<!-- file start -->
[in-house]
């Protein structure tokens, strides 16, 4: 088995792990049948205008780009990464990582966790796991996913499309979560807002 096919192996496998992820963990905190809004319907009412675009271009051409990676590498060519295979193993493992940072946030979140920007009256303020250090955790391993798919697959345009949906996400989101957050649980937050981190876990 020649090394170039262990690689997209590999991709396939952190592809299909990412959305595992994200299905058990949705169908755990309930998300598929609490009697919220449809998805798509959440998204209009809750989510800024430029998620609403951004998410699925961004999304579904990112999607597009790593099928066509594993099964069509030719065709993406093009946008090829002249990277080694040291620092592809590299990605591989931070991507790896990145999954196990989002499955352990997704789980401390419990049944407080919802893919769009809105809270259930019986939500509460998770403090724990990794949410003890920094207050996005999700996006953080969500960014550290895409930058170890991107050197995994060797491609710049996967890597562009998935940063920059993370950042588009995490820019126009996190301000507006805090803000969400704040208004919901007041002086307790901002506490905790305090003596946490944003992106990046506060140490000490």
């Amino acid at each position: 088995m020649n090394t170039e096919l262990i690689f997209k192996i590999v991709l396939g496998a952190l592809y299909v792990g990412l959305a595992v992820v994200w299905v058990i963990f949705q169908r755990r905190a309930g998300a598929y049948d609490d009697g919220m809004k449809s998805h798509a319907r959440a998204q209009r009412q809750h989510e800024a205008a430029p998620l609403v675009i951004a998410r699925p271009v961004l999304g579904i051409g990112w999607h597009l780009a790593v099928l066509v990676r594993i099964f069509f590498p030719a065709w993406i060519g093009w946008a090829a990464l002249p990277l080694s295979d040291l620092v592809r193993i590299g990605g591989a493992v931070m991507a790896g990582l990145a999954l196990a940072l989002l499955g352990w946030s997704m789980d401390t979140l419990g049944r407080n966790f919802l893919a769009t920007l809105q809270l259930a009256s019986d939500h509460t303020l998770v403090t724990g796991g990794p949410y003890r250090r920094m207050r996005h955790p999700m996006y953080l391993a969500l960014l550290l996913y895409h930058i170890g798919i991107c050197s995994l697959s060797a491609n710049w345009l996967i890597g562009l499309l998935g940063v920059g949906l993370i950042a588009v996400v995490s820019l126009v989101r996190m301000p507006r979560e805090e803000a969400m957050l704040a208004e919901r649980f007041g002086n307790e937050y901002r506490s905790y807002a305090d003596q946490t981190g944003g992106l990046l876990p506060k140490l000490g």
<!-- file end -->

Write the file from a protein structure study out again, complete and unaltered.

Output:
[in-house]
């Protein structure tokens, strides 16, 4: 088995792990049948205008780009990464990582966790796991996913499309979560807002 096919192996496998992820963990905190809004319907009412675009271009051409990676590498060519295979193993493992940072946030979140920007009256303020250090955790391993798919697959345009949906996400989101957050649980937050981190876990 020649090394170039262990690689997209590999991709396939952190592809299909990412959305595992994200299905058990949705169908755990309930998300598929609490009697919220449809998805798509959440998204209009809750989510800024430029998620609403951004998410699925961004999304579904990112999607597009790593099928066509594993099964069509030719065709993406093009946008090829002249990277080694040291620092592809590299990605591989931070991507790896990145999954196990989002499955352990997704789980401390419990049944407080919802893919769009809105809270259930019986939500509460998770403090724990990794949410003890920094207050996005999700996006953080969500960014550290895409930058170890991107050197995994060797491609710049996967890597562009998935940063920059993370950042588009995490820019126009996190301000507006805090803000969400704040208004919901007041002086307790901002506490905790305090003596946490944003992106990046506060140490000490």
């Amino acid at each position: 088995m020649n090394t170039e096919l262990i690689f997209k192996i590999v991709l396939g496998a952190l592809y299909v792990g990412l959305a595992v992820v994200w299905v058990i963990f949705q169908r755990r905190a309930g998300a598929y049948d609490d009697g919220m809004k449809s998805h798509a319907r959440a998204q209009r009412q809750h989510e800024a205008a430029p998620l609403v675009i951004a998410r699925p271009v961004l999304g579904i051409g990112w999607h597009l780009a790593v099928l066509v990676r594993i099964f069509f590498p030719a065709w993406i060519g093009w946008a090829a990464l002249p990277l080694s295979d040291l620092v592809r193993i590299g990605g591989a493992v931070m991507a790896g990582l990145a999954l196990a940072l989002l499955g352990w946030s997704m789980d401390t979140l419990g049944r407080n966790f919802l893919a769009t920007l809105q809270l259930a009256s019986d939500h509460t303020l998770v403090t724990g796991g990794p949410y003890r250090r920094m207050r996005h955790p999700m996006y953080l391993a969500l960014l550290l996913y895409h930058i170890g798919i991107c050197s995994l697959s060797a491609n710049w345009l996967i890597g562009l499309l998935g940063v920059g949906l993370i950042a588009v996400v995490s820019l126009v989101r996190m301000p507006r979560e805090e803000a969400m957050l704040a208004e919901r649980f007041g002086n307790e937050y901002r506490s905790y807002a305090d003596q946490t981190g944003g992106l990046l876990p506060k140490l000490g």